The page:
Pitching v Presenting: The Critical Difference

There is one critical difference between a pitch and a presentation 

A presentation has a multitude of purposes. It is a chance to educate, explain and captivate the imagination of your audience. Usually, the audience know that it’s a presentation, its purpose and the time limit allotted to do it. A pitch is a completely different beast, and needs much more time to prepare if it is to be done well.

“Not that the story need be long, but it will take much more time to make it short.”      Henry David Thoreau.

In a presentation it is ok to go a little off-track occasionally as long as you find your way back to the central point. You can go into detail as long as you are engaging your audience. This is a critical factor. I have seen all too many presentations that didn’t engage the audience and prove to be more damaging than helpful to the audience it is aimed at.

A pitch has only one purpose, and one purpose only

To gain enough interest from your target audience for them to want to find out more. On this basis, it requires almost surgical precision if you are to get the sizzle across, without straying into the often fatal realm of using acronyms, industry-specific vernacular or too much irrelevant detail.

Pitching is to presenting what a movie trailer is to a film

How often do you see a 1-1.5 minute movie trailer (which gets you to go to the cinema or watch the film at home) only to find out that all of the best bits were in the trailer? This is what needs to happen in a good pitch, especially if it’s one for investment.

So how do you prepare an effective pitch for funding?

A good funding pitch is as much about the delivery as the content….and both need work. So, let me give you the foundation of a good pitch with regard to content:

  • A one-sentence description of who you are and what your company does (ideally this should give people a clear indication of what you do)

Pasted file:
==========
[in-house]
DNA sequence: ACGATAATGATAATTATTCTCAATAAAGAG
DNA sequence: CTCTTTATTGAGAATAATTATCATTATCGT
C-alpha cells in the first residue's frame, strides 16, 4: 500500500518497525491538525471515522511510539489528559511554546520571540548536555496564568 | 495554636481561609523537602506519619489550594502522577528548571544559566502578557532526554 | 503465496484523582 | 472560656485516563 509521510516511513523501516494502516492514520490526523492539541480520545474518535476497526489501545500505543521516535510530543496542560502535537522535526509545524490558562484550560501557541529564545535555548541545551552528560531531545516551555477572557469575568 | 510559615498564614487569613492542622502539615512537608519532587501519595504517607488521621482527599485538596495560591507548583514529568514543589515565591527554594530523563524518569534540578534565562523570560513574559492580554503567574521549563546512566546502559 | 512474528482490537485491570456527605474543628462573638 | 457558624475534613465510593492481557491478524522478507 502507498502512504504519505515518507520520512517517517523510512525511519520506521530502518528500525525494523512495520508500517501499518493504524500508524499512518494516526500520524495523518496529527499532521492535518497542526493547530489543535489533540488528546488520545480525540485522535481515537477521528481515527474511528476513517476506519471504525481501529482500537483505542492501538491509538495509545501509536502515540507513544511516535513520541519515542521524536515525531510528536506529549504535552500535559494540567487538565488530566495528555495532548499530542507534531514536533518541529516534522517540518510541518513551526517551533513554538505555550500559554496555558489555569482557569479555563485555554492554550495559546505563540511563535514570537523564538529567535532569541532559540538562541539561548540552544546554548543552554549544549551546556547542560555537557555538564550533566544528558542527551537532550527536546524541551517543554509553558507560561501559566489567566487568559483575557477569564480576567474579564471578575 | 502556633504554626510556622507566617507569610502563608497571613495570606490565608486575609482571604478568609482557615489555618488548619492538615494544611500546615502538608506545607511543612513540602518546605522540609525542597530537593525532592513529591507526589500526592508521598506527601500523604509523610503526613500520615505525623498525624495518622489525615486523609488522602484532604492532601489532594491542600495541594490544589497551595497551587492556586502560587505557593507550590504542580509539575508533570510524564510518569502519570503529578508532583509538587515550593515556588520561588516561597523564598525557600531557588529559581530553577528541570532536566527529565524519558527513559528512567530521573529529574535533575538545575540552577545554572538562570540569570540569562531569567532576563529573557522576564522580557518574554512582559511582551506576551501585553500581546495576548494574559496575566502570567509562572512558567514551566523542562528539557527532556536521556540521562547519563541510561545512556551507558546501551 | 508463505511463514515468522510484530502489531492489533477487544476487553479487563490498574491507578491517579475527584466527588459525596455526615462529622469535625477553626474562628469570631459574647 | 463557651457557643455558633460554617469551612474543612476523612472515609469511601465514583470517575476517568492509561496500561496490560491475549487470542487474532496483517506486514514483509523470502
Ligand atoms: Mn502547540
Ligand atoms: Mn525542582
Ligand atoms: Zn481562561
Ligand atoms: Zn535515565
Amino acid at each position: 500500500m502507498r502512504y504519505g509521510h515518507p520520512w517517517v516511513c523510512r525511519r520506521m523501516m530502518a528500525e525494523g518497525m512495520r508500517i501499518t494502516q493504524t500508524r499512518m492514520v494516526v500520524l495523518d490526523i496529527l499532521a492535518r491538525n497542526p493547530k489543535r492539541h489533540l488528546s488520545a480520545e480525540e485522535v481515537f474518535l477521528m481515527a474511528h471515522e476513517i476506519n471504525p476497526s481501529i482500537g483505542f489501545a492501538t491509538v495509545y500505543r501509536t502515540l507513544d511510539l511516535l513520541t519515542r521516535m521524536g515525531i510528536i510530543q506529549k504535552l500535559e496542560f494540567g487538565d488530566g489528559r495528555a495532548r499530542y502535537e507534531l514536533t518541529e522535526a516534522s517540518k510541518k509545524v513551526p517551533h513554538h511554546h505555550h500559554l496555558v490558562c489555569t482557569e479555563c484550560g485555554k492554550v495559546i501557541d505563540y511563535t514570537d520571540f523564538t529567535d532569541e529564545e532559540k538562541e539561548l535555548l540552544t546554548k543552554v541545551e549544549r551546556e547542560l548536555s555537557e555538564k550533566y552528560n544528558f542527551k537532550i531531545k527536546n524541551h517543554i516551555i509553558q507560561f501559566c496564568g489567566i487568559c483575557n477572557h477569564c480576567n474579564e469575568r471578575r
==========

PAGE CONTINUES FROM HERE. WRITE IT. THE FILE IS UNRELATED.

• A clear indication of the problem you solve
  • A great intro (short story of why it’s important to you)
  • Something that you do that nobody else does (a real unique selling point)
  • A call to action
  • Anticipation of all of the difficult questions that you will get after, with short, snappy answers that show you have a good idea of where you are and what needs to be done

Having the content for a great pitch and delivering it in a way that is magnetic to investors are two completely different skill-sets. This is why I help businesses get pitch ready.

It’s not about the quantity of investors that you meet, it’s more about the quality of your pitch

If you are truly pitch-ready for investment you will have far more conversations with people interested in your business. If you are not pitch-ready you are likely to talk your way out of investment. I have witnessed this more times than I care to remember. Badly prepared pitches or entrepreneurs who are clearly winging it will soon become toxic around investors.

If you would rather find out how good your pitch is before getting in front of investors then you are welcome to contact me or get to one of my pitch workshops.

Because you never get a second chance to make a good first impression!


Image taken from https://www.themuse.com

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